By translating technical jargon into more approachable and accessible language, medical marketers can help bridge the gap between patients and healthcare professionals.
According to a 2017 survey from the American Psychiatric Association, nearly two thirds of Americans are “somewhat or extremely concerned” about their health and safety. Yet one third have reported having negative experiences specifically related to physicians and healthcare organizations when trying to find medical care. Additional reports indicate that Americans don’t trust healthcare professionals as much as they used to.
All of this points to a central contradiction: patients worry about their health, but they also don’t like seeing their doctors. So how can healthcare providers more effectively reach out to patients and reestablish a sense of trust?
The Divide Between Providers and Patients
One barrier that remains between providers and patients is the terminology that’s used to discuss medical care. The human body is made up of many complex systems, and doctors and healthcare professionals have spent years learning how these systems work. This has resulted in highly technical medical jargon, which makes it easier for doctors and other professionals to be precise and accurate in their communication. However, this language doesn’t always translate well when communicating directly with patients.
Consider the difference between telling a patient, “You have gastroenteritis,” and explaining, “Your stomach lining and intestines are inflamed.” The first can be alienating for someone who isn’t familiar with medical jargon, while the second offers a more accessible explanation for the patient’s symptoms.
It can be incredibly frustrating for patients to have to use language they don’t understand when researching something as important as their own health. Therefore, it’s the role of medical marketers to bridge the gap between patients and healthcare professionals by creating approachable content on practice websites, landing pages, and blogs.
Creating Accessible Digital Content
Providing proper medical care is about more than just treating a patient’s condition — it’s also about helping them understand the ins and outs of their own health. The relationship between doctor and patient should ideally be a collaborative one — yet maintaining clear and effective communication requires translating hypertechnical medical jargon into more accessible language.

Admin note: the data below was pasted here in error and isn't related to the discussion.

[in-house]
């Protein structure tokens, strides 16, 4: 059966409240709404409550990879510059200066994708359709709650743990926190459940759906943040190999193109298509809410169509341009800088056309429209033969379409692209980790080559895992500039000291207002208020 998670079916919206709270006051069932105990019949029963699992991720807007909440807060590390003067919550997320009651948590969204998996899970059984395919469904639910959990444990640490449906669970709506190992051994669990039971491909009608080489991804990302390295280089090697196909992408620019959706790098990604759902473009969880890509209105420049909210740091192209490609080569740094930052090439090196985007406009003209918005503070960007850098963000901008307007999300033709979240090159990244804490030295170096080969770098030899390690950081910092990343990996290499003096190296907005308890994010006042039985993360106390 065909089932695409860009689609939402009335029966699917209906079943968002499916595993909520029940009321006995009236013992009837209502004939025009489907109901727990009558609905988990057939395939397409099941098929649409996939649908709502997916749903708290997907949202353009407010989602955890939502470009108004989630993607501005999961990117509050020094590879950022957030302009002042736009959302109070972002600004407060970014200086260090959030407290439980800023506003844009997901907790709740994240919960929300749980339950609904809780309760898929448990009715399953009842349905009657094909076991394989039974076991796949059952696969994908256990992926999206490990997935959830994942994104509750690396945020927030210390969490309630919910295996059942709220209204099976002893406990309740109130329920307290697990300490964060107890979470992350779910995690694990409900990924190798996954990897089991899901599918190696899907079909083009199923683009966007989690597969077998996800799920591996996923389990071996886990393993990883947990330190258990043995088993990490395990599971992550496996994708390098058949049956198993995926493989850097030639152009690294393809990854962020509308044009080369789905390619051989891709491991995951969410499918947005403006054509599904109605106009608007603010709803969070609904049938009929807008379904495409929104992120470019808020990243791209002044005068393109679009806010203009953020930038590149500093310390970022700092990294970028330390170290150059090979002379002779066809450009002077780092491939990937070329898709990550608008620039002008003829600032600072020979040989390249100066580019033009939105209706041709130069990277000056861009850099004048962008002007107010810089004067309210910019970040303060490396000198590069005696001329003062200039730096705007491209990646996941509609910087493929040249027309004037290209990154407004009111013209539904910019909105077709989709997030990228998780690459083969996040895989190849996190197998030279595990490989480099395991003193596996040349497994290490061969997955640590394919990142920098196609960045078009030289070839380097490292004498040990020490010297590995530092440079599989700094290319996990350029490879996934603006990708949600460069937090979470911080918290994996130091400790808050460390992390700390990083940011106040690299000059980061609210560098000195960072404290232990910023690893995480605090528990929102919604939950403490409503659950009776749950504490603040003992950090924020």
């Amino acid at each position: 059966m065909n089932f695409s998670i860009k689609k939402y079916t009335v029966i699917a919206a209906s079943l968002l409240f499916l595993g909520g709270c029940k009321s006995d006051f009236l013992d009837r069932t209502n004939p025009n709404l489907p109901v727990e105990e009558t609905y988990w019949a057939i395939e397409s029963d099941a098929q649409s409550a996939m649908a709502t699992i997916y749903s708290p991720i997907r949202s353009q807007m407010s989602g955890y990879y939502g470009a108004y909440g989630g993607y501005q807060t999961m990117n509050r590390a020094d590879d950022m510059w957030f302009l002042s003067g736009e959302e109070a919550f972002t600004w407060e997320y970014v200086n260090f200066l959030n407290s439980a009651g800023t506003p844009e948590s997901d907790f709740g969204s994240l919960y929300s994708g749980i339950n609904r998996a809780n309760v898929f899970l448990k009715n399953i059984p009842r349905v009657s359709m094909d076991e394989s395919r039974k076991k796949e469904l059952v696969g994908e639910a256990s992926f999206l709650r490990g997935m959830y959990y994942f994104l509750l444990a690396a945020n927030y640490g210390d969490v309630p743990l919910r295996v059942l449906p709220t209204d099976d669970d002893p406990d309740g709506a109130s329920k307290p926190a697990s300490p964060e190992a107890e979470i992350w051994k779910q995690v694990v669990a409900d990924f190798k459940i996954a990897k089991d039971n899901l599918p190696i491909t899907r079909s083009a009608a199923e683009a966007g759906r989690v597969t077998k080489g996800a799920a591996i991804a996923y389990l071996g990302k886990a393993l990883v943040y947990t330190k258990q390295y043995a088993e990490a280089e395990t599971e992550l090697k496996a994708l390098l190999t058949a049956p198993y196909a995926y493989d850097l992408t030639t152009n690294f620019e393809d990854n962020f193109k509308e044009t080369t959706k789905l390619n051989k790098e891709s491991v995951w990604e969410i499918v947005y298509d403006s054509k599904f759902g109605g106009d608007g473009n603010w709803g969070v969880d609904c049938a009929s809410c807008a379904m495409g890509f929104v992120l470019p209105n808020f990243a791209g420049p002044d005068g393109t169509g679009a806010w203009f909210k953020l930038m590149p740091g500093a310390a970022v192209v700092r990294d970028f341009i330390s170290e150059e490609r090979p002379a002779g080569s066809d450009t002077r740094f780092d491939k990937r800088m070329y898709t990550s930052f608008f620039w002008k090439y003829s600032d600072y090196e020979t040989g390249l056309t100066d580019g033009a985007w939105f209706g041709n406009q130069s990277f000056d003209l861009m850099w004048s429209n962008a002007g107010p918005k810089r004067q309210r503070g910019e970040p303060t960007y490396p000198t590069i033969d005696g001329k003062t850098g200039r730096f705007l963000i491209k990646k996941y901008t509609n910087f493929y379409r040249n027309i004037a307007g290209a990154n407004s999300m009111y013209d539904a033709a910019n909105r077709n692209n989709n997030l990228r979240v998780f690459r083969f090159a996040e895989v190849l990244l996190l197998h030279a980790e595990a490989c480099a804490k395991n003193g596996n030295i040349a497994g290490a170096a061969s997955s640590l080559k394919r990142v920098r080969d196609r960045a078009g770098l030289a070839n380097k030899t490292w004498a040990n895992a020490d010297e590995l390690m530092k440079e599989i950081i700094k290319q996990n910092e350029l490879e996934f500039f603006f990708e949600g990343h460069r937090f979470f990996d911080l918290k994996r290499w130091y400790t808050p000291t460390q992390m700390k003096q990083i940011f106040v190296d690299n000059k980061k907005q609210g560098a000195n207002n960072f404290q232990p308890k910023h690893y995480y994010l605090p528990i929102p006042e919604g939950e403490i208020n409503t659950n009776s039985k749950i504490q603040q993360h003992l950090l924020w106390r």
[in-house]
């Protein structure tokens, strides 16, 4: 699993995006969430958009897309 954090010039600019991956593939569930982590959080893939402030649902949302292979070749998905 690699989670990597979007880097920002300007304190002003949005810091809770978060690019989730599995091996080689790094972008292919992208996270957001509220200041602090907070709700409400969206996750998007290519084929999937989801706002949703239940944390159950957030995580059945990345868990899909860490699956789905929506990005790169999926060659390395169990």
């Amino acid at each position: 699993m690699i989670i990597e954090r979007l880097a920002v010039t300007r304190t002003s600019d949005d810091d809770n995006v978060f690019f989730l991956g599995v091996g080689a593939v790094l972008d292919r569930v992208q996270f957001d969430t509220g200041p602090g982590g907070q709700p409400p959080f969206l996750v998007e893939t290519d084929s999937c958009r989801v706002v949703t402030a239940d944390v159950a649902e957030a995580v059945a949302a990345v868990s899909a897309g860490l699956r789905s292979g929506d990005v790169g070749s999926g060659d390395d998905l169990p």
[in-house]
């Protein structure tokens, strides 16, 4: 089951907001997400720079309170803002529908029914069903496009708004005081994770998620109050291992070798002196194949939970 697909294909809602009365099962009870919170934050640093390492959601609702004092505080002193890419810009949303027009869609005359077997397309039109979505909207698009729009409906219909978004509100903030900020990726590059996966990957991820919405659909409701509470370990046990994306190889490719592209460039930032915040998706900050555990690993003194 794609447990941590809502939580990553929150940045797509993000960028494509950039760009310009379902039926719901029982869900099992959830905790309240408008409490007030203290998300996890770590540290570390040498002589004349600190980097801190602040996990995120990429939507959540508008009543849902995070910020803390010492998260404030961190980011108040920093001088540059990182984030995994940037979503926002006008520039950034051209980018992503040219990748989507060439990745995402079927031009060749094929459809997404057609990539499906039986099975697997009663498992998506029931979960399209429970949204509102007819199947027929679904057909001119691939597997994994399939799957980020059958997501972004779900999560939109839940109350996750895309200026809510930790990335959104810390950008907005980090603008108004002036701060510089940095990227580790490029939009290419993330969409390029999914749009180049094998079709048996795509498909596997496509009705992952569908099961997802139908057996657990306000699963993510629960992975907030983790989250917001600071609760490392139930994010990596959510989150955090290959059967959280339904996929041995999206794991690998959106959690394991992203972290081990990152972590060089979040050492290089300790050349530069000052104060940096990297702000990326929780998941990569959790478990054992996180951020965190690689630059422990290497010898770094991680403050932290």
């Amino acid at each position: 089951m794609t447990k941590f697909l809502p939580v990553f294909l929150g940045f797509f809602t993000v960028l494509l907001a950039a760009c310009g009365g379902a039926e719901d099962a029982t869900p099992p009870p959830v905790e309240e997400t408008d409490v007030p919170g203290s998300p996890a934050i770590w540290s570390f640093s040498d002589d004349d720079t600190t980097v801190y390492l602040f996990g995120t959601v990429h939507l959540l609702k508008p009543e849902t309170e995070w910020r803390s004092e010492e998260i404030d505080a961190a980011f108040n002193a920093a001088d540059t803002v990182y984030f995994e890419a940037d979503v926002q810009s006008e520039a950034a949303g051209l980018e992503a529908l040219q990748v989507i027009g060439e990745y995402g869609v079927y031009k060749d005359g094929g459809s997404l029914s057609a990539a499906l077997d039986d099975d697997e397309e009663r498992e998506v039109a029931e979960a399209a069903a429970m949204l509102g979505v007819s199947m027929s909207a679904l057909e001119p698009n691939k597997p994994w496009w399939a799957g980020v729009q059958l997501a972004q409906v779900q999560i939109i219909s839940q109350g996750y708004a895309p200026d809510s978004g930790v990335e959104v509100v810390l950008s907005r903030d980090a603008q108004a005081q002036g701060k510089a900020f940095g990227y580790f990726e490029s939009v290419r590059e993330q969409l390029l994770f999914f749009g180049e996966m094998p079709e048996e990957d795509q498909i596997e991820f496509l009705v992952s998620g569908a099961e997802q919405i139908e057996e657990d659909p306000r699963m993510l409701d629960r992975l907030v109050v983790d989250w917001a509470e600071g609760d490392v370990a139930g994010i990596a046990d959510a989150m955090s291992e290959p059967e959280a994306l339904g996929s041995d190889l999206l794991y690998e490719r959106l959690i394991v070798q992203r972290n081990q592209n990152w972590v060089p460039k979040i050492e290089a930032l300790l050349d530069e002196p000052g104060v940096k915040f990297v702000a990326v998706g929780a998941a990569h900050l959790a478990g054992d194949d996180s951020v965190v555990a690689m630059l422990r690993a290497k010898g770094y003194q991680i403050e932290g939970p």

By giving patients the power to engage with their own health, doctors and medical marketers are helping them become more health literate. Studies indicate that this literacy can reduce patients’ shame and discomfort, while increasing their ability to take care of themselves more effectively.
The Mayo Clinic website is one example of a medical resource that is both thorough and accessible. For instance, their Sharing blog puts human faces and experiences to complicated medical conditions and treatments. The Immune Deficiency Foundation is another brand that makes a practice of breaking down complex medical concepts in accessible ways without watering down the content or making it too generic.
How This Benefits SEO
Medical marketers can also take advantage of this patient-driven approach when it comes to developing SEO strategies. By adapting industry-specific terminology for a more general audience, providers can reach larger and more diverse patient groups who are searching for health information online.
For instance, shifting specialized terms like “deep vein thrombosis” to “blood clots” or “distal clavicle osteolysis” to “weightlifter’s shoulder” allows marketers to give current and potential patients a contextual explanation, which ensures that everyone enters the conversation on the same page. From there, providers can pivot gradually toward more technical and specialized language and jargon. This leaves the door open for medical marketers to seek out a wider variety of clients, while also demonstrating their competence and experience within the field.
It can be challenging to shift medical content toward accessibility, and navigating HIPAA laws and regulations, release forms, and rounds of review can make personalizing online materials more labor intensive. However, by engaging with audiences in ways that center on the human experience, marketers are helping patients find and connect with the medical services they need.